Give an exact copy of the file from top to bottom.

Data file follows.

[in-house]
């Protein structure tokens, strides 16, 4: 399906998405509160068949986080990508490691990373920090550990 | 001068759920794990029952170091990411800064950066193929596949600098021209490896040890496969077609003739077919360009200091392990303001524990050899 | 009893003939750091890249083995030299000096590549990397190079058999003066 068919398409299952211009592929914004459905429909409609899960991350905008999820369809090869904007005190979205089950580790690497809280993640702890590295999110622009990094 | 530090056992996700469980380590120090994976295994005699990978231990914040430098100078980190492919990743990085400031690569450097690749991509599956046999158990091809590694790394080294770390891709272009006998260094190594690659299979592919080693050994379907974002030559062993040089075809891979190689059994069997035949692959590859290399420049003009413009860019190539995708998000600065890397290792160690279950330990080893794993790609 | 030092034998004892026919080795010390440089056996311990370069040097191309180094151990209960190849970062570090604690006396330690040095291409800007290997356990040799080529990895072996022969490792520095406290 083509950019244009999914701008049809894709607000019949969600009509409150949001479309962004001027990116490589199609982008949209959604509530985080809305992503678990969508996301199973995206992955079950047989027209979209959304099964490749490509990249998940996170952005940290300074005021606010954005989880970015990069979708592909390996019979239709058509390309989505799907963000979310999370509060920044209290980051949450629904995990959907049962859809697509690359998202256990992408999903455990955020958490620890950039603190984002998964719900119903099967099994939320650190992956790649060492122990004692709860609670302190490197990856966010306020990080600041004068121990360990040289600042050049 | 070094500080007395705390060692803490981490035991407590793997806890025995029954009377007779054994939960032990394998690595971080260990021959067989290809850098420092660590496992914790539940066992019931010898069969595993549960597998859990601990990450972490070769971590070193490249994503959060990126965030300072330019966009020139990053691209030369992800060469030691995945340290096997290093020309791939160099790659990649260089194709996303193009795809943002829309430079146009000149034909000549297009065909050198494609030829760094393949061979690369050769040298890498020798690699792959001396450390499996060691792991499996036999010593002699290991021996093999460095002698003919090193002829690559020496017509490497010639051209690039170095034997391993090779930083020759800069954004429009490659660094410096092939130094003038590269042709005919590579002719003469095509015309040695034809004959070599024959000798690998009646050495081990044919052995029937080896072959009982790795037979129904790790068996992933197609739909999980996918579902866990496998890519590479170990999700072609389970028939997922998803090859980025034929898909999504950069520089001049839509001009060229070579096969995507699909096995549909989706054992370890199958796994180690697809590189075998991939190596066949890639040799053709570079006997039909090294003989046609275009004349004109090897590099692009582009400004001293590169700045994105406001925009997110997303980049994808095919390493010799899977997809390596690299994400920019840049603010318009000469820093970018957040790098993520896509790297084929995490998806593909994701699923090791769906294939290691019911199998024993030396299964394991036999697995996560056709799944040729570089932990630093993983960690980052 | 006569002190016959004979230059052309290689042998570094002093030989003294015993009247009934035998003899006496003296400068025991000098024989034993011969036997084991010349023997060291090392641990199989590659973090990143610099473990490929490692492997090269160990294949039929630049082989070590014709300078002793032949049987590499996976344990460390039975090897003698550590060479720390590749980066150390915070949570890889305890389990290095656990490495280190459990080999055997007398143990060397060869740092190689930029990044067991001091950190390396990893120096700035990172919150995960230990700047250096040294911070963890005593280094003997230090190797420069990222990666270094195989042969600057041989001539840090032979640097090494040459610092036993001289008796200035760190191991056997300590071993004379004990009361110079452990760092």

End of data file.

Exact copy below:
[in-house]
């Protein structure tokens, strides 16, 4: 399906998405509160068949986080990508490691990373920090550990 | 001068759920794990029952170091990411800064950066193929596949600098021209490896040890496969077609003739077919360009200091392990303001524990050899 | 009893003939750091890249083995030299000096590549990397190079058999003066 068919398409299952211009592929914004459905429909409609899960991350905008999820369809090869904007005190979205089950580790690497809280993640702890590295999110622009990094 | 530090056992996700469980380590120090994976295994005699990978231990914040430098100078980190492919990743990085400031690569450097690749991509599956046999158990091809590694790394080294770390891709272009006998260094190594690659299979592919080693050994379907974002030559062993040089075809891979190689059994069997035949692959590859290399420049003009413009860019190539995708998000600065890397290792160690279950330990080893794993790609 | 030092034998004892026919080795010390440089056996311990370069040097191309180094151990209960190849970062570090604690006396330690040095291409800007290997356990040799080529990895072996022969490792520095406290 083509950019244009999914701008049809894709607000019949969600009509409150949001479309962004001027990116490589199609982008949209959604509530985080809305992503678990969508996301199973995206992955079950047989027209979209959304099964490749490509990249998940996170952005940290300074005021606010954005989880970015990069979708592909390996019979239709058509390309989505799907963000979310999370509060920044209290980051949450629904995990959907049962859809697509690359998202256990992408999903455990955020958490620890950039603190984002998964719900119903099967099994939320650190992956790649060492122990004692709860609670302190490197990856966010306020990080600041004068121990360990040289600042050049 | 070094500080007395705390060692803490981490035991407590793997806890025995029954009377007779054994939960032990394998690595971080260990021959067989290809850098420092660590496992914790539940066992019931010898069969595993549960597998859990601990990450972490070769971590070193490249994503959060990126965030300072330019966009020139990053691209030369992800060469030691995945340290096997290093020309791939160099790659990649260089194709996303193009795809943002829309430079146009000149034909000549297009065909050198494609030829760094393949061979690369050769040298890498020798690699792959001396450390499996060691792991499996036999010593002699290991021996093999460095002698003919090193002829690559020496017509490497010639051209690039170095034997391993090779930083020759800069954004429009490659660094410096092939130094003038590269042709005919590579002719003469095509015309040695034809004959070599024959000798690998009646050495081990044919052995029937080896072959009982790795037979129904790790068996992933197609739909999980996918579902866990496998890519590479170990999700072609389970028939997922998803090859980025034929898909999504950069520089001049839509001009060229070579096969995507699909096995549909989706054992370890199958796994180690697809590189075998991939190596066949890639040799053709570079006997039909090294003989046609275009004349004109090897590099692009582009400004001293590169700045994105406001925009997110997303980049994808095919390493010799899977997809390596690299994400920019840049603010318009000469820093970018957040790098993520896509790297084929995490998806593909994701699923090791769906294939290691019911199998024993030396299964394991036999697995996560056709799944040729570089932990630093993983960690980052 | 006569002190016959004979230059052309290689042998570094002093030989003294015993009247009934035998003899006496003296400068025991000098024989034993011969036997084991010349023997060291090392641990199989590659973090990143610099473990490929490692492997090269160990294949039929630049082989070590014709300078002793032949049987590499996976344990460390039975090897003698550590060479720390590749980066150390915070949570890889305890389990290095656990490495280190459990080999055997007398143990060397060869740092190689930029990044067991001091950190390396990893120096700035990172919150995960230990700047250096040294911070963890005593280094003997230090190797420069990222990666270094195989042969600057041989001539840090032979640097090494040459610092036993001289008796200035760190191991056997300590071993004379004990009361110079452990760092």